0,,PTID5339%7CCHID14%7CCIID262565,00.html -

writeaway
Local time: 14:07
Native speaker of: Native in EnglishEnglish
PRO pts in pair: 1175

Peer comments on this answer (and responses from the answerer)
disagree  labusga: Sorry, Geistlicher Rat has nothing to do with counseling
2 hrs
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12 mins   confidence: Answerer confidence 3/5Answerer confidence 3/5 peer agreement (net): +1
clerical councillor


Explanation:
I get the idea that it refers to a church representative, "spiritual" could also be used, but it doesn't convey the meaning of an institutional matter, or am I wrong?...

analisa
Argentina
Local time: 09:07
Native speaker of: Native in GermanGerman, Native in SpanishSpanish
PRO pts in pair: 104

Peer comments on this answer (and responses from the answerer)
agree  labusga: Sorry, Geistlicher Rat is not a councillor
2 hrs
  -> in obigem Zusammenhang ist es aber auch kein Seelsorger, sonder Mitglied eine kirchlichen Amtes, so verstehe ich es wenigstens
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47 mins   confidence: Answerer confidence 2/5Answerer confidence 2/5
His (Excellency/Grace/Eminence ... see reference 1.), Ecclesiastical Counsellor


Explanation:
Largely guesswork.

If you have the person\'s name, you might find that he features somewhere in the extensive Catholic Encyclopedia (reference 2) which would be useful for confirmation.


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Note added at 2002-08-27 22:04:54 (GMT)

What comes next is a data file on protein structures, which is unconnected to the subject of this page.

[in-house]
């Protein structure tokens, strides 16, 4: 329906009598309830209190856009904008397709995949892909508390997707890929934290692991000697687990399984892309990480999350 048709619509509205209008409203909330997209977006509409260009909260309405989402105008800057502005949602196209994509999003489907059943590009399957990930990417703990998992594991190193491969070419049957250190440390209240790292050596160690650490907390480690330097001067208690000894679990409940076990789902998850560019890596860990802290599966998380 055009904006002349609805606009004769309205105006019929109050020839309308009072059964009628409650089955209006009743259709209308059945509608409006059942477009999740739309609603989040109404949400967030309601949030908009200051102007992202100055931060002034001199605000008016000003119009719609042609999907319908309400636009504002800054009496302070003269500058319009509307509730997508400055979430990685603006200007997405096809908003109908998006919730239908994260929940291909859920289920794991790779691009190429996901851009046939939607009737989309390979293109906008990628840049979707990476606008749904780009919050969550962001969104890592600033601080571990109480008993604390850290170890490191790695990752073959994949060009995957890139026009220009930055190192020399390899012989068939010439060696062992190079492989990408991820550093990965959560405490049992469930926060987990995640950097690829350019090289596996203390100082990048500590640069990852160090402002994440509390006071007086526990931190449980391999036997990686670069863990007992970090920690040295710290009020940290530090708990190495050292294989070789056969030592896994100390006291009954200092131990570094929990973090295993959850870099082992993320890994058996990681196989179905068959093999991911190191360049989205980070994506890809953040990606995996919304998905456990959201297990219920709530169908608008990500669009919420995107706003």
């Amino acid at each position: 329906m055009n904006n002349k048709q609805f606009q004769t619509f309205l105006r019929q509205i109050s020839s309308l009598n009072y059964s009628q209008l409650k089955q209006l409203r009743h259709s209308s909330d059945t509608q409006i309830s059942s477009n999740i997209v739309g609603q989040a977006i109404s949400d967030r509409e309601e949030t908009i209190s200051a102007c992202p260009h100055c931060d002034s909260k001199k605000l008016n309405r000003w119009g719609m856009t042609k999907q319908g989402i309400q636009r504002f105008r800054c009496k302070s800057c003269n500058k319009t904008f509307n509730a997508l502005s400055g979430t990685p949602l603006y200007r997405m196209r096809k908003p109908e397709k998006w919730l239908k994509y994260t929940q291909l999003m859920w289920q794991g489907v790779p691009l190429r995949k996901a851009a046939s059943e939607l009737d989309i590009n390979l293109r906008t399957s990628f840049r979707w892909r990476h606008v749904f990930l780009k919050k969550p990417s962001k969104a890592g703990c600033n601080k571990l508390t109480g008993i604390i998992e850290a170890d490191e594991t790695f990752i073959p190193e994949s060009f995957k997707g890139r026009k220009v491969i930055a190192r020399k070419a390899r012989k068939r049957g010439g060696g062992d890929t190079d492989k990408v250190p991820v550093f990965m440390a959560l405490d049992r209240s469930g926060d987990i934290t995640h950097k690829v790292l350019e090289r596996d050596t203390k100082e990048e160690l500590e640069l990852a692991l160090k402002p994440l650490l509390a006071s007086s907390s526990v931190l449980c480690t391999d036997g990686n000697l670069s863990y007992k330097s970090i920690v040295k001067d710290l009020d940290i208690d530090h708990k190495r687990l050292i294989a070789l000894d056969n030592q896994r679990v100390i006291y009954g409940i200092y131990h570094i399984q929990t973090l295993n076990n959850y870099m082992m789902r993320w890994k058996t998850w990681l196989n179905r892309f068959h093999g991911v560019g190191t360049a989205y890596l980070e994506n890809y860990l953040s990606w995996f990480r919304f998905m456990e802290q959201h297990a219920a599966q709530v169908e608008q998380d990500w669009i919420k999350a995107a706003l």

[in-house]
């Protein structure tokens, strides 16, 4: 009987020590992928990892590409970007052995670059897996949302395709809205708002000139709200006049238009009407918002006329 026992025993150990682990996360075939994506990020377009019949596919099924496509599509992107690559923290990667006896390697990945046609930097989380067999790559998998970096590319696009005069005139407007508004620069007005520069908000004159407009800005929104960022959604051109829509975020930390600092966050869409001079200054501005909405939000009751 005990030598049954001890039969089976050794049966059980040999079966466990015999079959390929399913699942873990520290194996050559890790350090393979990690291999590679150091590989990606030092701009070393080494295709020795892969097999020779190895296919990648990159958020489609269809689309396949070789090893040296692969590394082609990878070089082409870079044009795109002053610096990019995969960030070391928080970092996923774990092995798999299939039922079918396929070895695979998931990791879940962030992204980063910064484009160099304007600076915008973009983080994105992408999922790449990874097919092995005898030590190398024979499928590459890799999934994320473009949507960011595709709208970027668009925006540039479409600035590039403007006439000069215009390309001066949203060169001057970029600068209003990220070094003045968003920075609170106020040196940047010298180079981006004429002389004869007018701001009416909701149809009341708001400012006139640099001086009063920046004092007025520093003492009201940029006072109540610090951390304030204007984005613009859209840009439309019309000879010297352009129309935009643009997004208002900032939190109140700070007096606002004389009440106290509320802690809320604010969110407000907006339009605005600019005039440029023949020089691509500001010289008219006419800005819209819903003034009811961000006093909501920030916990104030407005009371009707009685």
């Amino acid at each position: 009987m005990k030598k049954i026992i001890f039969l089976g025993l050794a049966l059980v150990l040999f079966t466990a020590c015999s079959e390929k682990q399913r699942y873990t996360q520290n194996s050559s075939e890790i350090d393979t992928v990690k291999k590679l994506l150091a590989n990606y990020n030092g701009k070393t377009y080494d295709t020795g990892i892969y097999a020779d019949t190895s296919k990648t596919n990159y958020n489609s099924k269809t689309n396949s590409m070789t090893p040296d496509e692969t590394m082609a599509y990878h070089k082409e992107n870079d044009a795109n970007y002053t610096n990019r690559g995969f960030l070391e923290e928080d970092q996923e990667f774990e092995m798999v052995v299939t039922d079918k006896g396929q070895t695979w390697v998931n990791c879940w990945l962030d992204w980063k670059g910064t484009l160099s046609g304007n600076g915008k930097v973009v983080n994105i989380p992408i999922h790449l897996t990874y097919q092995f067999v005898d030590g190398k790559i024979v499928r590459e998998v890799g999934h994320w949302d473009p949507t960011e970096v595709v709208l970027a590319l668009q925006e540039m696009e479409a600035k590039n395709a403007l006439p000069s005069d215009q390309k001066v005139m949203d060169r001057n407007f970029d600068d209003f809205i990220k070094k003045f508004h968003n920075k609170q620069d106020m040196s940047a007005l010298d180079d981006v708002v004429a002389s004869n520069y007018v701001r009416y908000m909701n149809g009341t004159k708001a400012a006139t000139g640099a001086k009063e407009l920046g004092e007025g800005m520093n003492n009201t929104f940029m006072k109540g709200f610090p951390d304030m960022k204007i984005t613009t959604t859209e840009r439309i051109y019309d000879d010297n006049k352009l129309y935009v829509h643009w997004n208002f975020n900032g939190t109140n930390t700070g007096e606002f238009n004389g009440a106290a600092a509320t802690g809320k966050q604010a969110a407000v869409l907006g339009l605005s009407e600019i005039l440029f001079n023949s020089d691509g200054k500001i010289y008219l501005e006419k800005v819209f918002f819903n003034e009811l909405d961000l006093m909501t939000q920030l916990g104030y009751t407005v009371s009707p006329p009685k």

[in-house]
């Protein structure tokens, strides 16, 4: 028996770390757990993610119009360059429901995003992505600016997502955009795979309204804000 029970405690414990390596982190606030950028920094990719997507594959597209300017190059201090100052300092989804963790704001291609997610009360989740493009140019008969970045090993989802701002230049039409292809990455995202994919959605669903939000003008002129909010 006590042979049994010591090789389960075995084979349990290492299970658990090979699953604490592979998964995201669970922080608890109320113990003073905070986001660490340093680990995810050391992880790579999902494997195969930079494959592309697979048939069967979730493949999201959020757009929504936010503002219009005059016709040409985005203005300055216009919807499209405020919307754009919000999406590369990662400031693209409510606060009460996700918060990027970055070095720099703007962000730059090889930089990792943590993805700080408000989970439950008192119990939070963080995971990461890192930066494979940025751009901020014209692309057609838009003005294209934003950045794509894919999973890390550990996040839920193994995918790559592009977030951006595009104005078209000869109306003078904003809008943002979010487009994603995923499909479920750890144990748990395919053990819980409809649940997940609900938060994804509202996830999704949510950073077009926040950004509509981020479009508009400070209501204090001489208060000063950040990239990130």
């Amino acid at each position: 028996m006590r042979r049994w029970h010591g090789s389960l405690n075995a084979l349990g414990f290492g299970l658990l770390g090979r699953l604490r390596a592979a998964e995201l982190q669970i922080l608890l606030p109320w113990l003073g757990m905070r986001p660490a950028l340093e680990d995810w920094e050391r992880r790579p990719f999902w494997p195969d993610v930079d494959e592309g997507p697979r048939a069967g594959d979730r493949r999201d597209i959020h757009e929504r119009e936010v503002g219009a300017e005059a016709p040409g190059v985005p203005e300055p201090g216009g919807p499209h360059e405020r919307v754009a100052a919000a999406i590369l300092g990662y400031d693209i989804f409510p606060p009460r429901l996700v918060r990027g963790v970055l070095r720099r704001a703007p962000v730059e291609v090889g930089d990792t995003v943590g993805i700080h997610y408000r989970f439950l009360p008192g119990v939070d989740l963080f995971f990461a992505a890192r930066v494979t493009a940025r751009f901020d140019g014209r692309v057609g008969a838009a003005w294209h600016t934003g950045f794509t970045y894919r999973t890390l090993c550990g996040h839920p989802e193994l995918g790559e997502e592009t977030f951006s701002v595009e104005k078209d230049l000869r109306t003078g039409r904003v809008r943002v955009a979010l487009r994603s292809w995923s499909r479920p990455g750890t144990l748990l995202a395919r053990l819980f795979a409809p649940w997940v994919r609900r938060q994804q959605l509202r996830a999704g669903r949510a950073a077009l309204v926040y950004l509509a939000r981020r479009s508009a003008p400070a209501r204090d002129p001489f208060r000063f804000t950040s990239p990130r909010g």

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Interesting extract covering German and English wording from the Catholic Encyclopedia: http://www.newadvent.org/cathen/01137a.htm

If Waldemar is correct, that this is just a courtesy title given to an older parish priest, Very Reverend would seem to be spot on. Especially given the guidance in the last paragraph, that it is better to make free with the titles rather than to hold back!

\"PRELIMINARIES

Before describing how an address should be written, or how a letter to an ecclesiastical personage should be begun and ended, it may be well to say that the paper must always be white, no other colour being allowed [...]

\"GERMANY

[...] There is no title in Germany equivalent to that of the Monsignore given to chamberlains and Papal chaplains; it has, therefore become customary to address them as \"Monsignore\" or, if more respect is to be shown them, \"An seine Hochwürden, Monsignore\" (His High Worthiness, Monsignore).
\"Hochwürden\" is also commonly used in the case of parish priests, the superlative, \"hochwürdigster\", being applied to canons and great diocesan dignitaries. Letters so addressed should end, \"Your High Worthiness\'s [Euer Hochwürden] very humble servant.\"

\"ENGLISH-SPEAKING COUNTRIES

\"The Catholic Directory\" (London, 1906) gives the following brief directions for forms of address, which, with the slight exceptions noted, may be safely taken as representing the best custom of the United States, the British Isles, Canada, Australia, and the British colonies in general: